Tomorrow (6th October) sees an increase in the ISA allowance for anyone who will be 50 or over by 5th April 2010 (the end of the current tax year).
If you’re yet to invest in an Individual Savings Account (ISA) this tax year, and you’ve got some spare money lying around that really should be earning more than it is (plus you’d like to shelter it from the clutches of the taxman), then you’re quickly running out of time to make sure you make the most of your ISA allowance.
Premium bonds have never been a particularly attractive investment, more like a middle class lottery where you didn’t actually lose your money every week.
Following the collapse of the Icelandic banks a few months ago, there seemed to be a trend towards British savers pulling their money back home, to give themselves peace of mind that their money was guaranteed under the government’s Financial Services Compensation Scheme.
It looks like process to get Icesave customers their money back is working, as 10,000 randomly selected savers should now have had their funds transferred to their chosen bank accounts.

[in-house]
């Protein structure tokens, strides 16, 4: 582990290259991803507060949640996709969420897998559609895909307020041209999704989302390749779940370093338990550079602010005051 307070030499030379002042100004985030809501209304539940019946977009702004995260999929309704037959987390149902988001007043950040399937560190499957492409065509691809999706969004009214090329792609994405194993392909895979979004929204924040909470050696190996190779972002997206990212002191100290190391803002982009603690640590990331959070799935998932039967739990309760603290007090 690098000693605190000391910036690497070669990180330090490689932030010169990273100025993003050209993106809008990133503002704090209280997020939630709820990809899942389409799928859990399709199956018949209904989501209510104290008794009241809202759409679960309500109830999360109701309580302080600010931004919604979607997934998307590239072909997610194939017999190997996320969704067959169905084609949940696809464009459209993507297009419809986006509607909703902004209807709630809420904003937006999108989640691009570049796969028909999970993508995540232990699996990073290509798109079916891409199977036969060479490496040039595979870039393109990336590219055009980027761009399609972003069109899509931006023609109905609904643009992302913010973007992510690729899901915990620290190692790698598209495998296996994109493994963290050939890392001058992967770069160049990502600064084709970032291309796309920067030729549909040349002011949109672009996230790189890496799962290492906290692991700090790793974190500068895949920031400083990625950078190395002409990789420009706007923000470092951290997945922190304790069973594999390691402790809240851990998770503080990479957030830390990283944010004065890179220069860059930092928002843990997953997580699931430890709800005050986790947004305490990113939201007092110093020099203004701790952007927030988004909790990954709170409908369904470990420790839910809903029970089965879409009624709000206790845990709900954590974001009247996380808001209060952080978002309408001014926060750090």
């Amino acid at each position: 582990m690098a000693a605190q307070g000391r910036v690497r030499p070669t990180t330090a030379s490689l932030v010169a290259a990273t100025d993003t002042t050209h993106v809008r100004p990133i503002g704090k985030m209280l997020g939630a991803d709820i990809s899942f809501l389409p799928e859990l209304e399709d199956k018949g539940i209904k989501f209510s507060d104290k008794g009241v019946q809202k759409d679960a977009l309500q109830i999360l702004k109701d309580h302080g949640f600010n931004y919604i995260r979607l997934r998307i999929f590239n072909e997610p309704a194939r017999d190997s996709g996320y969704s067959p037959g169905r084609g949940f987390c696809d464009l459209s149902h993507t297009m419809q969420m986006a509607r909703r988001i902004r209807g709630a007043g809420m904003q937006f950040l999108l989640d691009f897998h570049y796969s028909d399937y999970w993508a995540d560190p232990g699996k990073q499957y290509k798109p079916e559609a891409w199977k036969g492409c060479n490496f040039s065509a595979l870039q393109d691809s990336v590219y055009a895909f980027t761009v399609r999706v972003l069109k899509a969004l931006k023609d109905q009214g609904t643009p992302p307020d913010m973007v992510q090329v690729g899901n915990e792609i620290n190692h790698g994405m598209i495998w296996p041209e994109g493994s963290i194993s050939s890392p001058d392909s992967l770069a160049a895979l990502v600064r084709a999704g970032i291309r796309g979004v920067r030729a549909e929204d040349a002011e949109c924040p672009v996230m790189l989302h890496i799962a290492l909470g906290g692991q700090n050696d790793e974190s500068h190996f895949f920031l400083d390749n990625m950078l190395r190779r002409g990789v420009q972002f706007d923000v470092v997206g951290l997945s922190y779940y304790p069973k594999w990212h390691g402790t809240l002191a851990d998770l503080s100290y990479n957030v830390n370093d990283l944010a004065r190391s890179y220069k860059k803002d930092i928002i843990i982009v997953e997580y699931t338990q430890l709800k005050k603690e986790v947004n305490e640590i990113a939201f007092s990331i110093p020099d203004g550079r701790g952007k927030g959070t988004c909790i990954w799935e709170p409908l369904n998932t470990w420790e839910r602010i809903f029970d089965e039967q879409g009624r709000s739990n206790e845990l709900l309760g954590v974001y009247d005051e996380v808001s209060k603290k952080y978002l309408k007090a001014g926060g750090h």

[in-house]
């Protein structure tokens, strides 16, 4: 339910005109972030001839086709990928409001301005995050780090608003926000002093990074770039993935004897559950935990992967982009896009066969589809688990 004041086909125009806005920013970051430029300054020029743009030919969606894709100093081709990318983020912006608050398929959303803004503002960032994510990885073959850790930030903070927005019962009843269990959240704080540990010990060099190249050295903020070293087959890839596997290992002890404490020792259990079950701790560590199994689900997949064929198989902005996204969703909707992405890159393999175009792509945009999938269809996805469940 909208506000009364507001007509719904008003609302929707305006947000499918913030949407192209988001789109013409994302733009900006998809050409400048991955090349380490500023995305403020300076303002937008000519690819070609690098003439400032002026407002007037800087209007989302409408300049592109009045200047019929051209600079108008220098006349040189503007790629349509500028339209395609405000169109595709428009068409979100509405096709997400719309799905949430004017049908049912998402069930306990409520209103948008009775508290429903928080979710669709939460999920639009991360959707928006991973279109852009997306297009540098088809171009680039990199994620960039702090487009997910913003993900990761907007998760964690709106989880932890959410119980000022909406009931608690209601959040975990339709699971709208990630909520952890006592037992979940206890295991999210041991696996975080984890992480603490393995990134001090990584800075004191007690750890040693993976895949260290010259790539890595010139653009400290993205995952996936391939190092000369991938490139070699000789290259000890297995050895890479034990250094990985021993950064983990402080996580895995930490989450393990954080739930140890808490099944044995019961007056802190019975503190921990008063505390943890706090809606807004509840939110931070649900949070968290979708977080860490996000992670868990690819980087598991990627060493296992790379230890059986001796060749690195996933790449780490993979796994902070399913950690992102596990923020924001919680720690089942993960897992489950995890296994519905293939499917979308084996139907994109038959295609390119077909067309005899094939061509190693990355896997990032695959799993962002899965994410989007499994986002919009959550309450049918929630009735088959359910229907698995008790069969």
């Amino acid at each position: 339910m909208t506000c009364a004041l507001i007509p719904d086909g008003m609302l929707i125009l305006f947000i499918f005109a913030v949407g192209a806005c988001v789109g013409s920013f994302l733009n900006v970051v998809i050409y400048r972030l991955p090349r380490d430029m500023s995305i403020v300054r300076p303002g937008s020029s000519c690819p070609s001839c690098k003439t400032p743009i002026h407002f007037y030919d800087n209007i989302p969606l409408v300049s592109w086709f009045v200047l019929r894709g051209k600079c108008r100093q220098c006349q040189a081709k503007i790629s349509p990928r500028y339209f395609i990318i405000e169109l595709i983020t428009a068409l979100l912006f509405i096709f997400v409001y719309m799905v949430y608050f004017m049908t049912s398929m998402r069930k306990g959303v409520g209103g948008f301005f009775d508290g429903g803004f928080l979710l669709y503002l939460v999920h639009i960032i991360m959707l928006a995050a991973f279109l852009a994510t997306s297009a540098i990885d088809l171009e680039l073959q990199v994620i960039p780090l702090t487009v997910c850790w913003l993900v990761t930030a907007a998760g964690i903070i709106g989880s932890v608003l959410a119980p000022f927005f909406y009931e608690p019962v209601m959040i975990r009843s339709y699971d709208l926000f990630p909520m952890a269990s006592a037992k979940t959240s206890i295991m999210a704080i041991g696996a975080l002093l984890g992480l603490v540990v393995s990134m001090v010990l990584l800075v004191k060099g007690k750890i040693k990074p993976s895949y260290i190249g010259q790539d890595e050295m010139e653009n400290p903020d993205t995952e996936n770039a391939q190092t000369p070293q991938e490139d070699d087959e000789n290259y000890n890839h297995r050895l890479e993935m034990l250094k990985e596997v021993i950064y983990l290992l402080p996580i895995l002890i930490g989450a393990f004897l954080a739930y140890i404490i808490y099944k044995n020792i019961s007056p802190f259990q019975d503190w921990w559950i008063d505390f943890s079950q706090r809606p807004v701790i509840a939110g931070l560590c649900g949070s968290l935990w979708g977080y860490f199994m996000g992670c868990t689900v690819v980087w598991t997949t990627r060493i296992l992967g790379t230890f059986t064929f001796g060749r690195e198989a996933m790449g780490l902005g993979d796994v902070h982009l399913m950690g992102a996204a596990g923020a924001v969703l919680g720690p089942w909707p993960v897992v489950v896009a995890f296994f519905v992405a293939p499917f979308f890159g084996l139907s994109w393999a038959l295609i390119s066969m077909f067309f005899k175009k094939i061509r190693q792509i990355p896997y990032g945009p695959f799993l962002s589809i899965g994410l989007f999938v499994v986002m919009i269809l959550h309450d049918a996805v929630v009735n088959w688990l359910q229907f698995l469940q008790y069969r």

7 central banks, including our very own Bank of England, have agreed to cut interest rates.
You only have to take a look at the Money Saving Expert forums to see how the news of Icesave’s demise has gone down with its 300,000 British savers – post after post of queries asking how much of their money is protected and how they can get their money back.
So what do Icesave savers need to know?
I hope you’ve had a great New Tax Year’s Day! What makes today so special? Well, you now have a brand new ISA allowance to play with – and this year the government has generously increased the maximum amount you can pay into your ISA to a whopping £7,200, yes, that’s a massive £200 more […]
With just 11 days left until the end of this tax year (Saturday 5th April 2008), have you used your Individual Savings Account allowance for this year? From my experience, there will be people reading this who have no idea what an ISA is, there will be those who know what they are, but do […]
This year’s budget wasn’t the most exciting, but in the current financial climate, you could hardly expect it to be. With businesses and consumers finding borrowing more and more difficult, as banks reduce their lending following the credit crunch, and as the cost of electricity, gas, petrol and food continue to rise, we’re all finding […]